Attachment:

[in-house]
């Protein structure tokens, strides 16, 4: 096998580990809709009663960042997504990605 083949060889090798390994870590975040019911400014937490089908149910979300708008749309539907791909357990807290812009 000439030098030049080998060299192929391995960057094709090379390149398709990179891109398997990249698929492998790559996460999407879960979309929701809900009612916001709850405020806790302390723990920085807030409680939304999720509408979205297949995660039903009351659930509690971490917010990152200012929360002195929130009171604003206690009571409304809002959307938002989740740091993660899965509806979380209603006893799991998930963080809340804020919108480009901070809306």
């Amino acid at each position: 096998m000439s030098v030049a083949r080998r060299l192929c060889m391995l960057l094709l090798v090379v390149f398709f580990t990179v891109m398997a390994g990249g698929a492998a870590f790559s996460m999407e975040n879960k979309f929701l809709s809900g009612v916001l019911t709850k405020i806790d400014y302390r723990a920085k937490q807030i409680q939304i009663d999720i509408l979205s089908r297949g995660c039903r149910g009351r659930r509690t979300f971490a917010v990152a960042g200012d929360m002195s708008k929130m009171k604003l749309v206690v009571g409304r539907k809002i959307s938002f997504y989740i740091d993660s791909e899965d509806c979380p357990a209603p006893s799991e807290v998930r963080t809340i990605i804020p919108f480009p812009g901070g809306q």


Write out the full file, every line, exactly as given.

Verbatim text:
[in-house]
């Protein structure tokens, strides 16, 4: 096998580990809709009663960042997504990605 083949060889090798390994870590975040019911400014937490089908149910979300708008749309539907791909357990807290812009 000439030098030049080998060299192929391995960057094709090379390149398709990179891109398997990249698929492998790559996460999407879960979309929701809900009612916001709850405020806790302390723990920085807030409680939304999720509408979205297949995660039903009351659930509690971490917010990152200012929360002195929130009171604003206690009571409304809002959307938002989740740091993660899965509806979380209603006893799991998930963080809340804020919108480009901070809306």
């Amino acid at each position: 096998m000439s030098v030049a083949r080998r060299l192929c060889m391995l960057l094709l090798v090379v390149f398709f580990t990179v891109m398997a390994g990249g698929a492998a870590f790559s996460m999407e975040n879960k979309f929701l809709s809900g009612v916001l019911t709850k405020i806790d400014y302390r723990a920085k937490q807030i409680q939304i009663d999720i509408l979205s089908r297949g995660c039903r149910g009351r659930r509690t979300f971490a917010v990152a960042g200012d929360m002195s708008k929130m009171k604003l749309v206690v009571g409304r539907k809002i959307s938002f997504y989740i740091d993660s791909e899965d509806c979380p357990a209603p006893s799991e807290v998930r963080t809340i990605i804020p919108f480009p812009g901070g809306q």